Belgium’s two largest regions are Dutch-speaking Flanders (which includes the “Low Country” of Antwerp and the famous medieval city of Bruges, among other areas) and the southern Francophone area of Wallonia. The eastern half of the country is dominated by the Ardennes: a rugged, densely forested area that was the site of three major battles in the two world wars. Bruges is a startlingly picturesque city laced by a network of mirrorlike canals. Its draw includes numerous superb art galleries. Brussels is the headquarters of both NATO and the European Union. Belgium is famous for beer — more than 500 varieties — chocolate, waffles and french fries. French fries originated in Belgium, the name referring to the manner in which the potato is sliced: to “french” means to cut into slivers.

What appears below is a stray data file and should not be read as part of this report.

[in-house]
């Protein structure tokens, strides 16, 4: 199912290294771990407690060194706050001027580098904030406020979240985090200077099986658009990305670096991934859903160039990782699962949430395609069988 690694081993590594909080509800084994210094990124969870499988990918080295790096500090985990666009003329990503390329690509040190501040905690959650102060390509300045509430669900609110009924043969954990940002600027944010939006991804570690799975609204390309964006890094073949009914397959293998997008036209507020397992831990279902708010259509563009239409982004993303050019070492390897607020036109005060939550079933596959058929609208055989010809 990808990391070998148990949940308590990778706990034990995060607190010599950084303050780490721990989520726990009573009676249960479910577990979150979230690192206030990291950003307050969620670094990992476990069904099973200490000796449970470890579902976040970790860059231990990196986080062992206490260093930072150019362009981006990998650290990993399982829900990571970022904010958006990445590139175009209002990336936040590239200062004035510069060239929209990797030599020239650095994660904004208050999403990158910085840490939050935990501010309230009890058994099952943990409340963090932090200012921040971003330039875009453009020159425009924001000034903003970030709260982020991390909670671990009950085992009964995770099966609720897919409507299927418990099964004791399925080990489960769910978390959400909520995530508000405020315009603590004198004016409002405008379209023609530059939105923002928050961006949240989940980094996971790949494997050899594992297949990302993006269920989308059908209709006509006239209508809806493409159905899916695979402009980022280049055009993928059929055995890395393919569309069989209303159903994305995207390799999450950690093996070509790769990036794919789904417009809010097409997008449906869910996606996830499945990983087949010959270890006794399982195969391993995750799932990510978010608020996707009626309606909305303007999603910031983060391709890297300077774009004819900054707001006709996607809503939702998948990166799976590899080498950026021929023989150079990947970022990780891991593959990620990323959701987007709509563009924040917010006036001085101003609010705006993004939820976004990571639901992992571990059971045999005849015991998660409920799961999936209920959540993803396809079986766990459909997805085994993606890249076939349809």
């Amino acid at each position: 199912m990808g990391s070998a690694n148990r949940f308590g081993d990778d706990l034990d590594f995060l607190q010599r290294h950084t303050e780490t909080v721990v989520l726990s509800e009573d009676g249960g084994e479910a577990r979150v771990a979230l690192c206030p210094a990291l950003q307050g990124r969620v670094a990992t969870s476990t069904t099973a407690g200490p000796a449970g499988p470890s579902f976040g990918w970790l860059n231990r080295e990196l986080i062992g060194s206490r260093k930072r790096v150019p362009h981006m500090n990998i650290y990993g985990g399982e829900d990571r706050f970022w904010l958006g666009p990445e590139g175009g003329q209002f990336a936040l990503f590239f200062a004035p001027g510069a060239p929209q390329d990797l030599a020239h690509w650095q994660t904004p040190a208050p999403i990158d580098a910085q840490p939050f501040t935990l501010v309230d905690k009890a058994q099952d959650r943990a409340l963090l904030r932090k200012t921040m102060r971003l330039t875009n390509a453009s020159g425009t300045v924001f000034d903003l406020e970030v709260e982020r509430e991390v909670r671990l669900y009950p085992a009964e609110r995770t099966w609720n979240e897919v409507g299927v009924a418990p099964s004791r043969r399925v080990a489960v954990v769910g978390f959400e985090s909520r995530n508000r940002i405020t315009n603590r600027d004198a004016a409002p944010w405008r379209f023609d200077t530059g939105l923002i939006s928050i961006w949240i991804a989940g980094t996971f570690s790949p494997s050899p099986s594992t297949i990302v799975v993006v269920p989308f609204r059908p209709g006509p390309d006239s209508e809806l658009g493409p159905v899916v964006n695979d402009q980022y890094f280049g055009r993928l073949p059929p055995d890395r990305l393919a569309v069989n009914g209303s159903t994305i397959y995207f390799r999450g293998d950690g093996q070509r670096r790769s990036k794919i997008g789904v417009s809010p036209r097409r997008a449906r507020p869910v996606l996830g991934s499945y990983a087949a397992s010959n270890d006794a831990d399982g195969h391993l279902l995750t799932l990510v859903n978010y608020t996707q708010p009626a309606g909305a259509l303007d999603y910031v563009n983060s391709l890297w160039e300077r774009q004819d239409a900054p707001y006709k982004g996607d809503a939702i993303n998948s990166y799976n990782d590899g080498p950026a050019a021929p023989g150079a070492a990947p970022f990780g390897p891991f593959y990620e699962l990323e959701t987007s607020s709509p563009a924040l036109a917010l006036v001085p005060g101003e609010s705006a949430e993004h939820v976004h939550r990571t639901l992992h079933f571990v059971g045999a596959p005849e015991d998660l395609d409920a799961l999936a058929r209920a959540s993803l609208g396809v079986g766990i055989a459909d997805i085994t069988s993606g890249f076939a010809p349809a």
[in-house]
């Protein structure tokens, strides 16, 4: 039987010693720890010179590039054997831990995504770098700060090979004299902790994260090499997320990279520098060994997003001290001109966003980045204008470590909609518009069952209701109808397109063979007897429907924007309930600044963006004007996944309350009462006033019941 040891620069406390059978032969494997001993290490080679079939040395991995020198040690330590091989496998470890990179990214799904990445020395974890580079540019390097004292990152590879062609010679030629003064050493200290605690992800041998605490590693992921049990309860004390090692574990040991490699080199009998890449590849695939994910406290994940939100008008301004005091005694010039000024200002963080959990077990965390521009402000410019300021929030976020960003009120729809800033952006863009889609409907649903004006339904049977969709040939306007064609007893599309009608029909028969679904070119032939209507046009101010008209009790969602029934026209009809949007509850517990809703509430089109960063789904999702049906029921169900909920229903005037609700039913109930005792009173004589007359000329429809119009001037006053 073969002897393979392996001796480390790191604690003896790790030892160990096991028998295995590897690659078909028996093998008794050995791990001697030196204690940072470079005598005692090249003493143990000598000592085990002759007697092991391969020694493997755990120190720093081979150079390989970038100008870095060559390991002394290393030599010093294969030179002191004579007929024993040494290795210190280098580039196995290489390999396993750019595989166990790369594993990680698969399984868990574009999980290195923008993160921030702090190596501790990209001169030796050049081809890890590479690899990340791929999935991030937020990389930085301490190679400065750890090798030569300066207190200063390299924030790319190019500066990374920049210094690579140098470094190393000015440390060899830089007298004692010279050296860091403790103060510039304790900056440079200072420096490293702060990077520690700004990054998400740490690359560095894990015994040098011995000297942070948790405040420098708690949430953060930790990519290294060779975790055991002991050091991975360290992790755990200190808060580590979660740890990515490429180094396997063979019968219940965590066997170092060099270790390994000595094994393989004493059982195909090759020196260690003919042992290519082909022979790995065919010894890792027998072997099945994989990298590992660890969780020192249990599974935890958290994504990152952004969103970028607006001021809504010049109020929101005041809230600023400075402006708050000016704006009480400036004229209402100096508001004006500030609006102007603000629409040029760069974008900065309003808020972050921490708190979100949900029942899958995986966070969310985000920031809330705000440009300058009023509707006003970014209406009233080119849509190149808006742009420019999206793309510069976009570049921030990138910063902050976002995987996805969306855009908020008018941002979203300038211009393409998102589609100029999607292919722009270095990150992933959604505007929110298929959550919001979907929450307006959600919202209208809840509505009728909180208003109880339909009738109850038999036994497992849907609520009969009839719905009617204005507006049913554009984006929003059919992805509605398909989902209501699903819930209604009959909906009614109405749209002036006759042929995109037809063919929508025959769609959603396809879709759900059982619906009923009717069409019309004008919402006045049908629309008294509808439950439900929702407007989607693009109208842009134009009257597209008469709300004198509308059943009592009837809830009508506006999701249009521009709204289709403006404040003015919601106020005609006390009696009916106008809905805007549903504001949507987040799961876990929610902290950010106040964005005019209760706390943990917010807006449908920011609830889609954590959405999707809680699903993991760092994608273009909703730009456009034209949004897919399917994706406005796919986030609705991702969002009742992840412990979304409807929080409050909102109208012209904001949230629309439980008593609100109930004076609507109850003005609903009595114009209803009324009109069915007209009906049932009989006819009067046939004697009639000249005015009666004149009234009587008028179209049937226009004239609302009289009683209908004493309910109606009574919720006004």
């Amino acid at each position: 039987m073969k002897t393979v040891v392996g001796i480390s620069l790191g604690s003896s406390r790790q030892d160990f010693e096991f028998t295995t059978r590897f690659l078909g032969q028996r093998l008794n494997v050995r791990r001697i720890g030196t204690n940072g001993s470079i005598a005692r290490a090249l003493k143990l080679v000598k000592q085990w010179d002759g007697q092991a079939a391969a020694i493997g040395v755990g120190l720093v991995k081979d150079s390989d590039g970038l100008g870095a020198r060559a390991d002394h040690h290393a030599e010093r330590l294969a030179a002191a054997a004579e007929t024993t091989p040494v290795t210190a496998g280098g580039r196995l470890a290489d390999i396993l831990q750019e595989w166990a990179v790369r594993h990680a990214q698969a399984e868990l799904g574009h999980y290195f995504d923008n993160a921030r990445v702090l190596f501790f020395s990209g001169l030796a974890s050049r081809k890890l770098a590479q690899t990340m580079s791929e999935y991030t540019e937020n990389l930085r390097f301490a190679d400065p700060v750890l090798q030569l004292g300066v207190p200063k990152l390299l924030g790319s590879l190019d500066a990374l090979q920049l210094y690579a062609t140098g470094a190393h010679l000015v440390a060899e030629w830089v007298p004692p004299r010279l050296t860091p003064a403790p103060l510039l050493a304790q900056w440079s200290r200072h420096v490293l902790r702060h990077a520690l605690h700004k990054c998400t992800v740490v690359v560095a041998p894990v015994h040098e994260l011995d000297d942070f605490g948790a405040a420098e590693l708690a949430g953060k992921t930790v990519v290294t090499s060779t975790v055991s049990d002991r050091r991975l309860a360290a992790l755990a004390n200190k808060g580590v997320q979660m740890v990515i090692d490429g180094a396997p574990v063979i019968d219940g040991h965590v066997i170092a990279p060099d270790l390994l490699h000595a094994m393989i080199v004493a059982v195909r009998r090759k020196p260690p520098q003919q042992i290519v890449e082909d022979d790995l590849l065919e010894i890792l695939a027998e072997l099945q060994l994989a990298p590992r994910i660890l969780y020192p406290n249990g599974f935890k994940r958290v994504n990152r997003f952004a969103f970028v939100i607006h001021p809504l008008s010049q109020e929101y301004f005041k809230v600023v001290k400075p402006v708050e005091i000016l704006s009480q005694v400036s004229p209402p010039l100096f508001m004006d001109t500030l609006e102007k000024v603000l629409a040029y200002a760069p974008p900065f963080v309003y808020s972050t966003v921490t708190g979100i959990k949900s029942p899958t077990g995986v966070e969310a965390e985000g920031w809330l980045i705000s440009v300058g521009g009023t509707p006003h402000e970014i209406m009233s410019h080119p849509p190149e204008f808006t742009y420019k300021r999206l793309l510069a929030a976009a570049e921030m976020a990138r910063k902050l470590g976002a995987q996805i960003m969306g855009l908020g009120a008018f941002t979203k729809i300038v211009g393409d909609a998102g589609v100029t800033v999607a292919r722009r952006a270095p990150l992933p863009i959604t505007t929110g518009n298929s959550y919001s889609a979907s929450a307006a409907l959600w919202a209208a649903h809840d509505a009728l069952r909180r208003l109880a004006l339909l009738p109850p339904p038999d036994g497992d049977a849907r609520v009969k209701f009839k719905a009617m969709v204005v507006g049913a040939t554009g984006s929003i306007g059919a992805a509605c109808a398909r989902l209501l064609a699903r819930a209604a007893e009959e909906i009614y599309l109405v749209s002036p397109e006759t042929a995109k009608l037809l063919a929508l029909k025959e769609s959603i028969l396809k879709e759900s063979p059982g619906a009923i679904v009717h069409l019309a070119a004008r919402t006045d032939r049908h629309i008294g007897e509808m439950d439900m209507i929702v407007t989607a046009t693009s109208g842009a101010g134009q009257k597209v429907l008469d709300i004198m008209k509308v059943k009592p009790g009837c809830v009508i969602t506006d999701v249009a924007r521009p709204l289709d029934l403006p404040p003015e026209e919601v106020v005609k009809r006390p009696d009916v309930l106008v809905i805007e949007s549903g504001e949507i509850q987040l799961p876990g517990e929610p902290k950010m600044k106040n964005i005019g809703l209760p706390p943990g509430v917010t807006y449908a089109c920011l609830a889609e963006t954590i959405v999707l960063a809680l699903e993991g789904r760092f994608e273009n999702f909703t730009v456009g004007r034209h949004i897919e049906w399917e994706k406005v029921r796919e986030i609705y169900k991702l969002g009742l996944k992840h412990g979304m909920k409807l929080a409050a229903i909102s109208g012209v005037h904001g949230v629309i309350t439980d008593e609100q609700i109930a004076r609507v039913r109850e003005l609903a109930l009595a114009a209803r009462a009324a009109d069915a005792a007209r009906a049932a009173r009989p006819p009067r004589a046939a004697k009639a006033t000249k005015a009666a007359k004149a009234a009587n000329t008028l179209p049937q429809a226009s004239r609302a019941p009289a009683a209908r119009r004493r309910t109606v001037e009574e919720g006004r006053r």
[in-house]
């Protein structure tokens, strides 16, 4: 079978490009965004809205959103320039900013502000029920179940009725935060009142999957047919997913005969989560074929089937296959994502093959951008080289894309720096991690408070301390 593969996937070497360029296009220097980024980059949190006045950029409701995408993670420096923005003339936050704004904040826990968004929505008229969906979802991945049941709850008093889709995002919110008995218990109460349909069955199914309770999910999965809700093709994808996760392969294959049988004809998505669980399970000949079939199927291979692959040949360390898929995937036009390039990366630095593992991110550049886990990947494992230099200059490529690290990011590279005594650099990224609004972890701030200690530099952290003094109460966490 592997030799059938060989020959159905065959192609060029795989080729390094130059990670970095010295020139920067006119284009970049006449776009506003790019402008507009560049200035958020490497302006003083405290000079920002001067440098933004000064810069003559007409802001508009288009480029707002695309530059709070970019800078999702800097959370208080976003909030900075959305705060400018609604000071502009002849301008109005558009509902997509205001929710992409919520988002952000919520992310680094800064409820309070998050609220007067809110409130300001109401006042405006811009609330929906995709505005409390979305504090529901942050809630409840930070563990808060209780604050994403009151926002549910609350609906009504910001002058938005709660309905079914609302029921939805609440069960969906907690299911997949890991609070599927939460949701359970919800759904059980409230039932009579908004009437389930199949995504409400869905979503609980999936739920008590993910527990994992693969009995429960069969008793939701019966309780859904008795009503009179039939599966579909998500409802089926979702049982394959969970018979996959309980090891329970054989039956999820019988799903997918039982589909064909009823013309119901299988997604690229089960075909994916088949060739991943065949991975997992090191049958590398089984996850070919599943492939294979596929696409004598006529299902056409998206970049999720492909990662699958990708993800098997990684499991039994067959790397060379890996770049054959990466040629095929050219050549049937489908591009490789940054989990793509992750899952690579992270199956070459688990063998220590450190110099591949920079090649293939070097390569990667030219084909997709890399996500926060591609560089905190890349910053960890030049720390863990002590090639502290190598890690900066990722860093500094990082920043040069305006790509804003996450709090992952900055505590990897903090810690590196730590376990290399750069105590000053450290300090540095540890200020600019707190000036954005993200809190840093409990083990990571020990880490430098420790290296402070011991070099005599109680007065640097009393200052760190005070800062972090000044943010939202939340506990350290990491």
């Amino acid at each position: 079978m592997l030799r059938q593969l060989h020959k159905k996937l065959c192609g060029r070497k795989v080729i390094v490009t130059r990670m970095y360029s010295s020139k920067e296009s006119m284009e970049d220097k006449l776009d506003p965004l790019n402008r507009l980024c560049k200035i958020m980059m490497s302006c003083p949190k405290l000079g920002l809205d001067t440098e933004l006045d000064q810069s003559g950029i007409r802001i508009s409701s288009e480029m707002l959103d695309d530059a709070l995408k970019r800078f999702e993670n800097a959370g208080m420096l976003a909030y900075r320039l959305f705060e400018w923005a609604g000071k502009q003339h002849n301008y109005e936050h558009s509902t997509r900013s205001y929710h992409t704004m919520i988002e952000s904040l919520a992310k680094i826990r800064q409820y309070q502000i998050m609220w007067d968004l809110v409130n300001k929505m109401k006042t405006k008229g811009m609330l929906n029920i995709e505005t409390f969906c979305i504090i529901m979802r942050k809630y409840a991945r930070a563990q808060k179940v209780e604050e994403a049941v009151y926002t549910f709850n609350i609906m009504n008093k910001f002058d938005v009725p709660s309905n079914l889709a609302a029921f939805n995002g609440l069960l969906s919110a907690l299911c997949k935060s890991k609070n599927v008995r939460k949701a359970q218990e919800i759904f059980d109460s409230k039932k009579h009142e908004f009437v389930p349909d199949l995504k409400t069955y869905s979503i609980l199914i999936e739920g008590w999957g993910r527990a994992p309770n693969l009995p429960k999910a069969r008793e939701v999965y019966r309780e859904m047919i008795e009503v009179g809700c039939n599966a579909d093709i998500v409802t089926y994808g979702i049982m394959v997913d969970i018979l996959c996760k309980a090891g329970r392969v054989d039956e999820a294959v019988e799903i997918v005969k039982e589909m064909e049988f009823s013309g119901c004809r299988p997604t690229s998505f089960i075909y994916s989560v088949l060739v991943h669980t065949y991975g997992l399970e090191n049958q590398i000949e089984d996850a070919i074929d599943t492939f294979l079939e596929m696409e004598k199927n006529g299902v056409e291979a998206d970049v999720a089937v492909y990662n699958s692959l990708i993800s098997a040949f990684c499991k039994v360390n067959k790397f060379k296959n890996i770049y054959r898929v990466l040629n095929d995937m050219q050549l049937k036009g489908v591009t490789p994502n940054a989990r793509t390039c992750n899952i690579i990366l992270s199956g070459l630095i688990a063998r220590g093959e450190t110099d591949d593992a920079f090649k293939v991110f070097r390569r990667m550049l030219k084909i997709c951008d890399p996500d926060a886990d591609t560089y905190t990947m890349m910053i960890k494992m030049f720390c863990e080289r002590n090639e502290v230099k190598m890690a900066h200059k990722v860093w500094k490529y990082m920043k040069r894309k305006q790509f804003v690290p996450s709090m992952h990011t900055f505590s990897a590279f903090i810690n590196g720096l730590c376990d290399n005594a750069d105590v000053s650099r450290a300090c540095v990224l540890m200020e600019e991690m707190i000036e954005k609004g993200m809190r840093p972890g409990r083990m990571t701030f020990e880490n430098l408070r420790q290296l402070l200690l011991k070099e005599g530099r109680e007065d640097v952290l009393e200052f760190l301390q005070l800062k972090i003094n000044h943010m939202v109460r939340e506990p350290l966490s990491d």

To phone hotels and restaurants in Belgium, dial 011 (international access) + 32 (Belgium code) + city code and local numbers.
Six hours ahead of New York (EST).
Brussels, Tel. (32) 2-811-4000.
Belgium’s climate is temperate but seldom settled for long. The northern, low-lying coastal area is driest and experiences the warmest winters and coolest summers. The hilly and sparsely populated southern Ardennes area has colder winters with snow and fog.